New year message: Bravo to the eco-warriors!

Debbie Bourne

Debbie Bourne. - Credit: Debbie Bourne

As we approach the end of the year, I’m replacing the "o", in eco-worrier for an "a"! 

Looking back on this tough year, I’m in awe of the number of eco-warriors in the borough, who have worked tirelessly on climate and social action projects, helping our borough become leader in green recovery. 

Active travel is an area the council has developed this year. We have more cycle lanes than recycled baubles on my Christmas tree! But what if every student in every school had access to a bike and was taught to maintain it, and ride it safely? I like the idea of cycle confidence lessons from local eco-warrior Dr Bike - Sam Parkes of 

Talking about the council, while the politicians normally get the credit, we owe thanks to unsung heroes: Council officers, who have worked tirelessly to ensure that Camden’s climate action plan is being pursued during the Covid crisis. Let's pay tribute to the sustainability team: Harold Garner, Jackson Bylett, Carlos Queremel & Abi Roberts. Thanks also go to the participation department team: Caroline Kennedy, Sue Sheehan, to name a few.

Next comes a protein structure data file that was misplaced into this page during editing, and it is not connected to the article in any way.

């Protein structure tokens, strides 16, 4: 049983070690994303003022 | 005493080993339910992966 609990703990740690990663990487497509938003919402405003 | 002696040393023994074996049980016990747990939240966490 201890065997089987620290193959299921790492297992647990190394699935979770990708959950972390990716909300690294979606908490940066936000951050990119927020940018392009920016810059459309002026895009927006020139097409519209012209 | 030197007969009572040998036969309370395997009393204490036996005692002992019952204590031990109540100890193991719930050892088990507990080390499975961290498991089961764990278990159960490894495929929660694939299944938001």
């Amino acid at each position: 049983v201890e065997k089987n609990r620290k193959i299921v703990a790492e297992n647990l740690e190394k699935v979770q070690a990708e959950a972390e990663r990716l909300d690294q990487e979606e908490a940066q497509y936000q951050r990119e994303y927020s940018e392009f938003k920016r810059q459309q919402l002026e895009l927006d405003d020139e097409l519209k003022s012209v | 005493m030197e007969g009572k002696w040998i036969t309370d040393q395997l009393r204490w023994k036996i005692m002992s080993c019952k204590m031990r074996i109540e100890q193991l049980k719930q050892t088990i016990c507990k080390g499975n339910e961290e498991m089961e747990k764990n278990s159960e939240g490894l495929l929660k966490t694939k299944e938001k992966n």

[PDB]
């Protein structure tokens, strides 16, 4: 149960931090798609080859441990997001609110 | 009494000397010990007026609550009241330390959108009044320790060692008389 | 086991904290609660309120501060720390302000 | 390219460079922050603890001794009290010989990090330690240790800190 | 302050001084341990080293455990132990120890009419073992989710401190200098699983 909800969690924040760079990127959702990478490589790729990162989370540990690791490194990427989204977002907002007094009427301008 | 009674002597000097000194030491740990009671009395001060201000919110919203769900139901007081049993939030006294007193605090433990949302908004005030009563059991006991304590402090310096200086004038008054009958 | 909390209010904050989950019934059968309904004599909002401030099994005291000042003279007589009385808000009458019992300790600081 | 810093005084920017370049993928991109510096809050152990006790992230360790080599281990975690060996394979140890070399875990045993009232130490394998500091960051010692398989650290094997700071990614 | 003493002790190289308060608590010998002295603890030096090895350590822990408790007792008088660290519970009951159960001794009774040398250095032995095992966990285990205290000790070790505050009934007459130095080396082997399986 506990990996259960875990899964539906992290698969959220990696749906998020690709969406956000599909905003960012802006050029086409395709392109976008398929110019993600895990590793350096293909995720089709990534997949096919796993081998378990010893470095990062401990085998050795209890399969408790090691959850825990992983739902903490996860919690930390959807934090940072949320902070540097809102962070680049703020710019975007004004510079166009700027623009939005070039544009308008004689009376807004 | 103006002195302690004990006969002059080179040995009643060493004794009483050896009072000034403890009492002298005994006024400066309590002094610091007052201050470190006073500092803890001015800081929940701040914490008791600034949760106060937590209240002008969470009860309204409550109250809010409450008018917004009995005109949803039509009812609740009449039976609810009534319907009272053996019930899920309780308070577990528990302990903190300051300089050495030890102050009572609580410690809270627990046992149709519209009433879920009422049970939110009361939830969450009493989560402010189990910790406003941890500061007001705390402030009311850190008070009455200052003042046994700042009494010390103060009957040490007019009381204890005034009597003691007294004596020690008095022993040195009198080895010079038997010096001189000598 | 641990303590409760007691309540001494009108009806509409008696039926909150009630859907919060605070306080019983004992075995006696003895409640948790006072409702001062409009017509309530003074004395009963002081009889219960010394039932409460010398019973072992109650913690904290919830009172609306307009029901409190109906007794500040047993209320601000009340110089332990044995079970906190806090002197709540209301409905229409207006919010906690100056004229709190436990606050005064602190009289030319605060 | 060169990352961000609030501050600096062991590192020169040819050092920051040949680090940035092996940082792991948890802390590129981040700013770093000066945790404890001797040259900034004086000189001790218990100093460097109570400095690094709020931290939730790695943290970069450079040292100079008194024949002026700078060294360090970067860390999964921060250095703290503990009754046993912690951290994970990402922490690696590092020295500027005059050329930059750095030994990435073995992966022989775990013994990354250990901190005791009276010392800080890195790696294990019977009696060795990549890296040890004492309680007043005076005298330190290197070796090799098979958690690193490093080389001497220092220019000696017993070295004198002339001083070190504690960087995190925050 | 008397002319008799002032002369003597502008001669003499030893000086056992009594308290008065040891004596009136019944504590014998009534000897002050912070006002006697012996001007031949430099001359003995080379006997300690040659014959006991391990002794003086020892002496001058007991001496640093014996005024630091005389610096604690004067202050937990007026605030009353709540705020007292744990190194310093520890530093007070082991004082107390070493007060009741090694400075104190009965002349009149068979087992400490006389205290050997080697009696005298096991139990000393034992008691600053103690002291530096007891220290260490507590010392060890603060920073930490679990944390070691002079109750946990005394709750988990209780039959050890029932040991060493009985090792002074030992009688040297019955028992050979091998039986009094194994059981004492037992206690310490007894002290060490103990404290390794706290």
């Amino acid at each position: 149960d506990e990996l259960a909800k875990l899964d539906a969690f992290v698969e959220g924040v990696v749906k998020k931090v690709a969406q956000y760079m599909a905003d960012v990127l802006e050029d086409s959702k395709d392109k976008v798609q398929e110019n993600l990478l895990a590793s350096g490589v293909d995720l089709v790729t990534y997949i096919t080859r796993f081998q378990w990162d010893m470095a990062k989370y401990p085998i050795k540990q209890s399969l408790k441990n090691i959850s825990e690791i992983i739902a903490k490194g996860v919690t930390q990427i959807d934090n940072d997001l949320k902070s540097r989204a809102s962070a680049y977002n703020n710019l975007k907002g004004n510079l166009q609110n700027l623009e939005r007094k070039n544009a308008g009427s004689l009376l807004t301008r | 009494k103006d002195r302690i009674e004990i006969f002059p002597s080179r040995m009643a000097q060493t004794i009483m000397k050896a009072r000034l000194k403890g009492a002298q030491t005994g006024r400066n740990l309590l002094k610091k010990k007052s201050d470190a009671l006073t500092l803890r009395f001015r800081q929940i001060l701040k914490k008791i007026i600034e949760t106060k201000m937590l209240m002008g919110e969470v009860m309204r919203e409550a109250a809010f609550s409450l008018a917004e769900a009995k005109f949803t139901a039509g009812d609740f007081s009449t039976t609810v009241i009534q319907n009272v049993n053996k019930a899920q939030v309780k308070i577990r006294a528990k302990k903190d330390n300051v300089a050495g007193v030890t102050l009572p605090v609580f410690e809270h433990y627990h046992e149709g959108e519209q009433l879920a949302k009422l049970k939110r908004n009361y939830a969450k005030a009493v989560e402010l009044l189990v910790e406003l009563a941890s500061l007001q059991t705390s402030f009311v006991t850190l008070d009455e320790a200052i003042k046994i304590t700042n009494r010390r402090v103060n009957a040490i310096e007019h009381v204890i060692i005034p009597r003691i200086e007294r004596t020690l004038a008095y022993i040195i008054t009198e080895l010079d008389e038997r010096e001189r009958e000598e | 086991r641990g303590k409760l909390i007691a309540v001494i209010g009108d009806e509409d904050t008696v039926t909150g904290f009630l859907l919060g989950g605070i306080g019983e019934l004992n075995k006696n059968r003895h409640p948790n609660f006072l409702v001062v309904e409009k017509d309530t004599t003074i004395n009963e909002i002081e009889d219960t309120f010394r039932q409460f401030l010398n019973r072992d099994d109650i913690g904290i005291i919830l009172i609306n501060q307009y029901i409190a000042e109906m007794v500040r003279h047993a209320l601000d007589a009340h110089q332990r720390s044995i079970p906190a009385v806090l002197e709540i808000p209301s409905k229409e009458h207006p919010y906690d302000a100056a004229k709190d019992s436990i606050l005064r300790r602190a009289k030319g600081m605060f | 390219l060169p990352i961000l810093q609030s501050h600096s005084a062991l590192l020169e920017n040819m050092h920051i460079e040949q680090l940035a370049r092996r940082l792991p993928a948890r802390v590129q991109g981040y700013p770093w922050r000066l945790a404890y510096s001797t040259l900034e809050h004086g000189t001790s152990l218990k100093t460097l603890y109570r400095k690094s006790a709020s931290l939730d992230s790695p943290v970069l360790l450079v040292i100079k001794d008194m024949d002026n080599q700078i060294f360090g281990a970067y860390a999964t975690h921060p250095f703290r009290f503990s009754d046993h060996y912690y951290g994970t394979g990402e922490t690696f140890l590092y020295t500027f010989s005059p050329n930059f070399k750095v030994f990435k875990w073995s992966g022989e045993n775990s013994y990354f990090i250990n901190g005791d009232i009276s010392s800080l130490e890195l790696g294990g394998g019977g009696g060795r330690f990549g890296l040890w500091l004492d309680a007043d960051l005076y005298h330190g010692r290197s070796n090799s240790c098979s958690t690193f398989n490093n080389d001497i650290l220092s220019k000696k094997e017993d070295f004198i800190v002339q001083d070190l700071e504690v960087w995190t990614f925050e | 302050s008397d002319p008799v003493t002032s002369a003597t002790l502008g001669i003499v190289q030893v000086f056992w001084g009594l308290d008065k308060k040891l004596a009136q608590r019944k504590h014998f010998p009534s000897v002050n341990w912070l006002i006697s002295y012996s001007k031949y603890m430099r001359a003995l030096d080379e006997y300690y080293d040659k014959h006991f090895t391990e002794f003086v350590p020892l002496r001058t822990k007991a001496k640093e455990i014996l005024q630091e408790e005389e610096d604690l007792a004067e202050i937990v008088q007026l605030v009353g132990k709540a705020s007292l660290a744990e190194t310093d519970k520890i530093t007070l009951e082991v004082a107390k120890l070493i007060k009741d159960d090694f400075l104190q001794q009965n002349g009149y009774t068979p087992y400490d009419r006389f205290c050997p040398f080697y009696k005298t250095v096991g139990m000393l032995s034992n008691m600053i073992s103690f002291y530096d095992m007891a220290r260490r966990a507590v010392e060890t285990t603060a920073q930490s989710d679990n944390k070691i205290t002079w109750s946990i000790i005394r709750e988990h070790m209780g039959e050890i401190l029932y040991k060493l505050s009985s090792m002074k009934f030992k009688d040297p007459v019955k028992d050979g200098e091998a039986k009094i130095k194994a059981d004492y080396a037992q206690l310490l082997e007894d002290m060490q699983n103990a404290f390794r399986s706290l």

Let's raise a glass to Transition Kentish Town, who have created many of the borough's community gardens. Never has there been a year when we have valued public outdoor spaces more. 

Also to Emily Walker-Smith and Ellena Bryant from Friends of the Earth Camden/Think & Do - developing a sharing and gift economy. They say: “Let’s swap fast fashion for fair fashion and support swap shops, not sweat shops!” 

Communi-tree heroes! has given away 400 bare-rooted trees in the last two weeks. In the new year they plan to give away 1,000 more trees, with a focus on greening balconies on estates.

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Bravo to, who are dedicated to installing low-carbon energy solutions.

At a foody time of indulgence, thoughts should go to Cooperation Kentish Town and Refugee Community kitchen, who are doing brill work. Big shout also to, a truly local social enterprise. 

What if, next year, we turned empty shops into pop-up food co-ops, swap shops, repair cafes and food hubs that celebrated the diversity of cultures? 

I raise a glass of homemade sloe gin and invite you all to join in the fun. Together, let’s start to make eco-worrying a thing of the past. 

Here’s to a partridge in a (local) pear tree….and er….a vaccine. 

  • Debbie Bourne is from Transition Kentish Town and Camden Think & Do.